Spain: Catholic Church agrees to return usurped real estate

MADRID (AP) — The body representing Catholic bishops in Spain has acknowledged that nearly 1,000 real estate properties across the country were registered as possessions of the Church despite having no proof of ownership or clearly belonging to others.

The Catholic Church will now begin a process to “regularize” those properties, according to a joint statement on Monday by the Spanish Episcopal Conference and Spain’s Presidency Ministry, which handles religious affairs in the southern European country.

Dioceses and individual parishes for years used their influence in local registries and a legal reform undertaken by a conservative administration to list in official records as their property churches and adjacent premises, educational facilities, monasteries, residential buildings, as well as empty plots of land.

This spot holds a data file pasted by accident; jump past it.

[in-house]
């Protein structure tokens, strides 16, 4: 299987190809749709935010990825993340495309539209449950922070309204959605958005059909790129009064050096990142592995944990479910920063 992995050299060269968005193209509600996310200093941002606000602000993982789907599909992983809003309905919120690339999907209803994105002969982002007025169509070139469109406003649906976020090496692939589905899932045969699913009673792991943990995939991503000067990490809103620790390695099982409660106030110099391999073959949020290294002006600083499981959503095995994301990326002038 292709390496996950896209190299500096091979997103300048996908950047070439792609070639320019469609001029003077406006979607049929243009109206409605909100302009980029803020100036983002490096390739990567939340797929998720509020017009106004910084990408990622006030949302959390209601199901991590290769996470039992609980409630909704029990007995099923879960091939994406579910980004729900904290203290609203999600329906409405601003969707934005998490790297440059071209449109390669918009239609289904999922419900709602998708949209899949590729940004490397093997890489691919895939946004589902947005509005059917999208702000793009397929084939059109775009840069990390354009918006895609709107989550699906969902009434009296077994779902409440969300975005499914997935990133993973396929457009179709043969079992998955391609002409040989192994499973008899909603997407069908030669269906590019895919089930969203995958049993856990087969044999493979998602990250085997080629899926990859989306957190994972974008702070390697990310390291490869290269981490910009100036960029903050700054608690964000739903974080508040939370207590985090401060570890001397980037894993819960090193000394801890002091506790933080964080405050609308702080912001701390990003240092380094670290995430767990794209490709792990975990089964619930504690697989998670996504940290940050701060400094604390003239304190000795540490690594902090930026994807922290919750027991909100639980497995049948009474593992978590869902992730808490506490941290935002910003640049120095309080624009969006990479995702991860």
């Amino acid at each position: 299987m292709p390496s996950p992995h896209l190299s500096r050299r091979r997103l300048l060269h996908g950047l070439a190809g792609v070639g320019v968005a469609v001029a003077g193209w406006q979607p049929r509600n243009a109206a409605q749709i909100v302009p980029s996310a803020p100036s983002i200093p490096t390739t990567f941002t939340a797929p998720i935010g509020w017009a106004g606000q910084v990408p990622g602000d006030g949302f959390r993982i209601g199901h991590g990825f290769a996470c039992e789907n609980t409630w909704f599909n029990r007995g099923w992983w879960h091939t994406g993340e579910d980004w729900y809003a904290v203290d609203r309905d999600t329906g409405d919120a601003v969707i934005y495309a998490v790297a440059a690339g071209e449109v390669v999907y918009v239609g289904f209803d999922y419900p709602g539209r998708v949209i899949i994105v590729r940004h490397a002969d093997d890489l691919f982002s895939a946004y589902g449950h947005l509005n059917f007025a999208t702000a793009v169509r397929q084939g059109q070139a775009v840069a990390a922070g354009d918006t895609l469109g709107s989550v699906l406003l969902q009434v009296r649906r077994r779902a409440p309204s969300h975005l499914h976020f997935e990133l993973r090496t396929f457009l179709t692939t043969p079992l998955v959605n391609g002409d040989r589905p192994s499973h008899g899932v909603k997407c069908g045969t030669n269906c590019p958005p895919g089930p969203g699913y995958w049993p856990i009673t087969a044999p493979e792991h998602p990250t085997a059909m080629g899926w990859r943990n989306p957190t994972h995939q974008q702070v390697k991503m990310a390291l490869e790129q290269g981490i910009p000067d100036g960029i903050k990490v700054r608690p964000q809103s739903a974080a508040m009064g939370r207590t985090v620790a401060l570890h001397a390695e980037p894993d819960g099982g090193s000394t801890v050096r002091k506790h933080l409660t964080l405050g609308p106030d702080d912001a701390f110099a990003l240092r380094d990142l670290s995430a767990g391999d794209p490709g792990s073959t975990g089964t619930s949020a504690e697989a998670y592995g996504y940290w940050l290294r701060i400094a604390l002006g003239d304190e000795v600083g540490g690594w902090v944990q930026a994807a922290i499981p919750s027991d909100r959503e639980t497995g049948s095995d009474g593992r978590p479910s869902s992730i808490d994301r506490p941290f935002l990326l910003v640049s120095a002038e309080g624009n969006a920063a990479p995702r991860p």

Using a new law passed in 2017, the left-to-center coalition government led by Prime Minister Pedro Sánchez listed nearly 35,000 properties registered by the Catholic Church between 1998 and 2015, including some 20,000 places of worship and nearly 15,000 non-religious facilities.

Negotiations between the two parties led to establishing a joint commission to address the list, resulting in 965 buildings that the bishop’s conference said were “erroneously” registered.

Monday’s announcement followed a meeting between Sánchez and the head of the Spanish bishops, Cardinal Juan José Omella.

Relations between the two sides have strained under Sánchez’s government over taxation, public funding for the church and the handling by the Catholic hierarchy of sex abuses committed by clerics.

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